New York City isn’t all skyscrapers, office blocks and coffee shops – believe it or not, there are actually a few trees here. But before today, I rarely looked at them – and definitely had no idea what they were.
This morning, Hillary and I headed to Carroll Gardens in Brooklyn to wander the beautiful brownstone blocks to learn how to identify the species lining them. We joined a teacher, Lisa, and a group of fellow tree rookies for the class, which was another brilliant Brooklyn Brainery creation.
We meandered several blocks from the main park, looking at the trees, learning their names, histories and how to tell them apart based on their leaf shape, bark type, branch form, seeds and buds. What was most interesting to me was just how many disparate species there were in just a few short blocks. And they were all so pretty.
We learned that the most common tree in the city is the London Plane, recognizable by its camouflage bark. I know camouflage material is supposed to resemble nature and yet have you actually ever seen that camouflage pattern in nature?! But look – it actually does exist.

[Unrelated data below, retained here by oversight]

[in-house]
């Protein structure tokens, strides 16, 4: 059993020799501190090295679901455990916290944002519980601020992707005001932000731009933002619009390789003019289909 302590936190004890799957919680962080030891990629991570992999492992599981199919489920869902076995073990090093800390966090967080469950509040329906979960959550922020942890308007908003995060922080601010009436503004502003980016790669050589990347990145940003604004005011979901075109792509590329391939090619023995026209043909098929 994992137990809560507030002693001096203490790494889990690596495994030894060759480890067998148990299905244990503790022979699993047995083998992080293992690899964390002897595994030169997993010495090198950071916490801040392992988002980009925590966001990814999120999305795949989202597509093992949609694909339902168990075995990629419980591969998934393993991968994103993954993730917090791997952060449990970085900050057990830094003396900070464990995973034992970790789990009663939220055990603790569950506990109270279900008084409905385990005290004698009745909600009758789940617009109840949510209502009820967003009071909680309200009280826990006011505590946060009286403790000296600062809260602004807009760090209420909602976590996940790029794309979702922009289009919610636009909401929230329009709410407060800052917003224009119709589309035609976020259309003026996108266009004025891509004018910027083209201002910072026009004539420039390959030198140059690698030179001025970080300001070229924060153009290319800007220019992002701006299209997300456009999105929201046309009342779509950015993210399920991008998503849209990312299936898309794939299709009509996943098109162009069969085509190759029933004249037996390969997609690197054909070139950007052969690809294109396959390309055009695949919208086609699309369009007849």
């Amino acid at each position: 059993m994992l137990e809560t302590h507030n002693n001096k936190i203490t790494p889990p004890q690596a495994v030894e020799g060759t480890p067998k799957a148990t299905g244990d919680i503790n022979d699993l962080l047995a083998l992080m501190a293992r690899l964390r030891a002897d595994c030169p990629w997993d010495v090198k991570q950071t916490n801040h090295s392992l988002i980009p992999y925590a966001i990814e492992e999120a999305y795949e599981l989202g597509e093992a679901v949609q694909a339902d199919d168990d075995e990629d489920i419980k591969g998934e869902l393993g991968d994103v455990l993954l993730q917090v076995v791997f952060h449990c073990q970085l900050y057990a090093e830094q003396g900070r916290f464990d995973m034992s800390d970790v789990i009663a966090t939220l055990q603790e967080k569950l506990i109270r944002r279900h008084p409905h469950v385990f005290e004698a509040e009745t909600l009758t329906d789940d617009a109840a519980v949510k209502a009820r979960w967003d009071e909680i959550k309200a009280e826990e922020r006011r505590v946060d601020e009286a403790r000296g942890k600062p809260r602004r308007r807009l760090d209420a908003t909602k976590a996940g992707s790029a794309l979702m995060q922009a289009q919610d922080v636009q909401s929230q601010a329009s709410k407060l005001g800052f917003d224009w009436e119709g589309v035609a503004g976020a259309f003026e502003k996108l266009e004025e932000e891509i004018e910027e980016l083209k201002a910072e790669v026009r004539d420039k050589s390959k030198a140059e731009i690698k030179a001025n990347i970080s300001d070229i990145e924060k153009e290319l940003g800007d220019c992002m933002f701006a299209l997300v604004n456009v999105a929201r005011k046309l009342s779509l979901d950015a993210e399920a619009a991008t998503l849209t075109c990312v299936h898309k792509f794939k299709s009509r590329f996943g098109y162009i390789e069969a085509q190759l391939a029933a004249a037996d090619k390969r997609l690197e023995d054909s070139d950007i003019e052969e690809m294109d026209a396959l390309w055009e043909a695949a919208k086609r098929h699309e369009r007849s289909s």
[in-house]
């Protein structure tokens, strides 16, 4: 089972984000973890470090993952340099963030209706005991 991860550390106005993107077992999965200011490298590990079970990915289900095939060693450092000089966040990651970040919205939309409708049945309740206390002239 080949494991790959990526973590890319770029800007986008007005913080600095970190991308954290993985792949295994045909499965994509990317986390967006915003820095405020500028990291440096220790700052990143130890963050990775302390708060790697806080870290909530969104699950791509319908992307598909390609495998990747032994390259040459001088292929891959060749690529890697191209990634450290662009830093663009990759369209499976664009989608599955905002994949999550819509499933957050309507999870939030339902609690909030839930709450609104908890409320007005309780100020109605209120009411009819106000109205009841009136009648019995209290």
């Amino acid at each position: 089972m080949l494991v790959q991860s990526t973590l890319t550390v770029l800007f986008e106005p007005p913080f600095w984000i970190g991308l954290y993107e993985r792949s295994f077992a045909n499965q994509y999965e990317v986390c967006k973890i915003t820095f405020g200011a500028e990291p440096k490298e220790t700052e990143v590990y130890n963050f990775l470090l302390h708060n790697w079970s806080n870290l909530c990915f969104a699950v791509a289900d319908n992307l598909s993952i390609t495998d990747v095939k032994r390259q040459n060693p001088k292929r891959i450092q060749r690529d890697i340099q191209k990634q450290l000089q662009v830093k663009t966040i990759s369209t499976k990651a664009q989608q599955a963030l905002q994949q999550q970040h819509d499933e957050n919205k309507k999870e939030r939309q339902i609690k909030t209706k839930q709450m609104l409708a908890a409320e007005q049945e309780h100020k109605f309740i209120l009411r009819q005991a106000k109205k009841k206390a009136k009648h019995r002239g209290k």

Lisa told us to look out for the bark during the rain when the incredible colours pop even more.
I also liked the history of the London Plane because it’s a British creation with American influences (like mee). Years ago, U.S. sycamores were taken from the States to Kew Gardens in London and planted near Oriental Plane trees – and the two species led to a creation of a third, the London Plane. It’s now the most planted tree in the city – mostly because it copes well with pollution and doesn’t cause sidewalk upheaval with its roots. Interestingly, despite its British connections, its leaf is the logo of the New York City Parks Department.
Another of my favorites was the Ginkgo tree which had large, paddle-like leaves and which are more widely planted in Chinatown in Manhattan.
I also loved the shape of the Linden tree leaves – which were heart shaped but with what Lisa called ‘slopey shoulders’. I even did a very convincing impression of one of the leaves.
Hillary was particularly taken with the acorns and left with a pocket filled with the hats in different shapes and sizes. We both agreed the Pin Oak tree had the cutest acorns, which were like striped buttons, and the entire group oohed and aahed when Lisa showed off the another from the Turkey Oak, which was covered with long hair-like strands. Those are found in Williamsburg.
This was just a 90-minute walk, but I felt like I learned so much and actually stopped to look at these beautiful designs of the leaves and the patterns of the barks. There was just so much to discover, from smells – the whiff of gin from a juniper berry or the peanut butter aroma after you scratch the bark of the Atlantis tree – and touch – like the furry underside of the Silver Linden or the scratchy exfoliating bark of the Chinese Elm.
This was such a great class – I didn’t want to leaf. (Sorry.)